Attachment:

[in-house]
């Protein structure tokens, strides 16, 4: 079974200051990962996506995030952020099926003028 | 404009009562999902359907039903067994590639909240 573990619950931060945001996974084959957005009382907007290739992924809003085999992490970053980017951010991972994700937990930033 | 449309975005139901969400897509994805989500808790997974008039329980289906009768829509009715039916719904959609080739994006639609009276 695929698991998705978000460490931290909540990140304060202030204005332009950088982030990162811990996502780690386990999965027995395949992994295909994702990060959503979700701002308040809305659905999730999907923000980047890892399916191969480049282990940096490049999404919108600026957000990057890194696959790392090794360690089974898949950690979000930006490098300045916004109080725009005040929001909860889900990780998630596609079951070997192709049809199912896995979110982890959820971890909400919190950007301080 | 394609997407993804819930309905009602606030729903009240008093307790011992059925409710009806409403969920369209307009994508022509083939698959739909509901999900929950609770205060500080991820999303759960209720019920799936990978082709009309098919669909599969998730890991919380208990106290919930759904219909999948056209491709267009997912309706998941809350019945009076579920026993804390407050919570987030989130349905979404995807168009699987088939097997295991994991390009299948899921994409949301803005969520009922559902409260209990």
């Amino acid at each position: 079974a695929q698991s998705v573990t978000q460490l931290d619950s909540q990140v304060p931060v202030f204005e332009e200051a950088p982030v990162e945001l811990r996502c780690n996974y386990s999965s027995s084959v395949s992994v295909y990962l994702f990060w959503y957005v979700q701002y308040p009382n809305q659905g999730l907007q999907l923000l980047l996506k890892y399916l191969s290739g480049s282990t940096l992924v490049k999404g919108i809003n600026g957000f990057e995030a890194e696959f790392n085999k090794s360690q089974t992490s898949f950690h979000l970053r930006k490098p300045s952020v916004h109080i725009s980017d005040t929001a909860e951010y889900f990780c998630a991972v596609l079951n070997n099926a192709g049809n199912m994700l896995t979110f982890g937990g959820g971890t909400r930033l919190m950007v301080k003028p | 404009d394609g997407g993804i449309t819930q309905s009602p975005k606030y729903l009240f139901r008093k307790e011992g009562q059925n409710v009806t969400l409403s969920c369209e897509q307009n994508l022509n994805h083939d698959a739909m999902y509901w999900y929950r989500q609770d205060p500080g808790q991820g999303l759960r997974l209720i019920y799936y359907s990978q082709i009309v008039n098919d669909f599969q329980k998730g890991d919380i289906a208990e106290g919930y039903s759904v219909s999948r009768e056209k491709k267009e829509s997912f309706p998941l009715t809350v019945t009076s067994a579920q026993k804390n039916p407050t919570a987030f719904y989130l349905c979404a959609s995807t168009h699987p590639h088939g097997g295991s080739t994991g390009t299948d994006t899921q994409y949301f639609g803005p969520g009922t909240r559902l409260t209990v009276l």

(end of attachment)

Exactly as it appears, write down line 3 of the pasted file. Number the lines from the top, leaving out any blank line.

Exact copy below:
């Amino acid at each position: 079974a695929q698991s998705v573990t978000q460490l931290d619950s909540q990140v304060p931060v202030f204005e332009e200051a950088p982030v990162e945001l811990r996502c780690n996974y386990s999965s027995s084959v395949s992994v295909y990962l994702f990060w959503y957005v979700q701002y308040p009382n809305q659905g999730l907007q999907l923000l980047l996506k890892y399916l191969s290739g480049s282990t940096l992924v490049k999404g919108i809003n600026g957000f990057e995030a890194e696959f790392n085999k090794s360690q089974t992490s898949f950690h979000l970053r930006k490098p300045s952020v916004h109080i725009s980017d005040t929001a909860e951010y889900f990780c998630a991972v596609l079951n070997n099926a192709g049809n199912m994700l896995t979110f982890g937990g959820g971890t909400r930033l919190m950007v301080k003028p | 404009d394609g997407g993804i449309t819930q309905s009602p975005k606030y729903l009240f139901r008093k307790e011992g009562q059925n409710v009806t969400l409403s969920c369209e897509q307009n994508l022509n994805h083939d698959a739909m999902y509901w999900y929950r989500q609770d205060p500080g808790q991820g999303l759960r997974l209720i019920y799936y359907s990978q082709i009309v008039n098919d669909f599969q329980k998730g890991d919380i289906a208990e106290g919930y039903s759904v219909s999948r009768e056209k491709k267009e829509s997912f309706p998941l009715t809350v019945t009076s067994a579920q026993k804390n039916p407050t919570a987030f719904y989130l349905c979404a959609s995807t168009h699987p590639h088939g097997g295991s080739t994991g390009t299948d994006t899921q994409y949301f639609g803005p969520g009922t909240r559902l409260t209990v009276l």